July 22, 2012


When I first learned to distinguish one type of species of tree from another, my world was altered. It was no longer possible to see a tree and think 'oh, there's a nice tree'.  Instead, my thought was 'oh, there's a nice western red cedar'.

I can't unlearn tree identification. My brain assembles the information and out pops the thought.

Where does this show up in your life?  It might not be trees for you, but something else.  How has your knowledge shaped how you see the world?

July 18, 2012

All the things we make up

I was wandering in a mall yesterday.  I was by myself so I was silent, and that gave me the opportunity to hear what was going on around me.  Snippets of conversations as I walked.
With few exceptions, the conversations were about relationships.  Accounts of interactions between people. Person A telling person B about something that happened with person C.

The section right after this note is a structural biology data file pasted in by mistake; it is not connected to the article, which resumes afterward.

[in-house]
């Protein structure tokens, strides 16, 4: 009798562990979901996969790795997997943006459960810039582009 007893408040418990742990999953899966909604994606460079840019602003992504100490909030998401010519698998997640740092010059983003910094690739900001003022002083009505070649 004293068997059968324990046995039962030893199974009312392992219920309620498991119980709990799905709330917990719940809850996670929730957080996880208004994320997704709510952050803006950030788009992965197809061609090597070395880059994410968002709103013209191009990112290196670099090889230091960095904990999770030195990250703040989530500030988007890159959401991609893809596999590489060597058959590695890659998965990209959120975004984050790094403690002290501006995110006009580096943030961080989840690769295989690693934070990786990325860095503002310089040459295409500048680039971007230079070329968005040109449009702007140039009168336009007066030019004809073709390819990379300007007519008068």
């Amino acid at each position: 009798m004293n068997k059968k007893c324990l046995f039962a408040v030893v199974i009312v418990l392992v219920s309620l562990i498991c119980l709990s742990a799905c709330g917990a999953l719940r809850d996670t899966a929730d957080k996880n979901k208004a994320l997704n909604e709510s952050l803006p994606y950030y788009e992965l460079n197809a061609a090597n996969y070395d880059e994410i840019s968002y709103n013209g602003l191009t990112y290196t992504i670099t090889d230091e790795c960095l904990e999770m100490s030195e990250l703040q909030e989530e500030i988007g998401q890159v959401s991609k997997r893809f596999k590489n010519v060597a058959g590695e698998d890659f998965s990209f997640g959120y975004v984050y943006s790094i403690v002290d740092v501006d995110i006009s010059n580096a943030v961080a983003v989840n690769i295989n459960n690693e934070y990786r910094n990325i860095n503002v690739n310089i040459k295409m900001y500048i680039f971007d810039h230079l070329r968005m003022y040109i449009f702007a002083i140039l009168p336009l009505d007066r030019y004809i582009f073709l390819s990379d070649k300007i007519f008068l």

This in itself did not strike me as unusual.  Our relationships in all areas - work, friendships, family - are critically important to our experience of life. It makes sense that we spend a great deal of time thinking or talking about them.
What did strike me was the degree to which we make things up.  The discussions were about different human interactions, someone recounting a story about who said what to who, or who did what to who.  And, about what they must have meant when they said it or did it.
We assign meaning to everything in our lives.  Then we spend a great deal of time thinking about what we've made up.  Not just thinking about it but believing it, and then we make decisions based on it.

What would it be like if the next time someone does or says something to you that you have a reaction to, you stopped for a moment, and took a breath.  Then, before you make up what you think they meant, you just checked in with them.  Maybe said...'I am assuming that you meant this when you said that.  Did I get that right, or did you mean something different?'

What would that be like?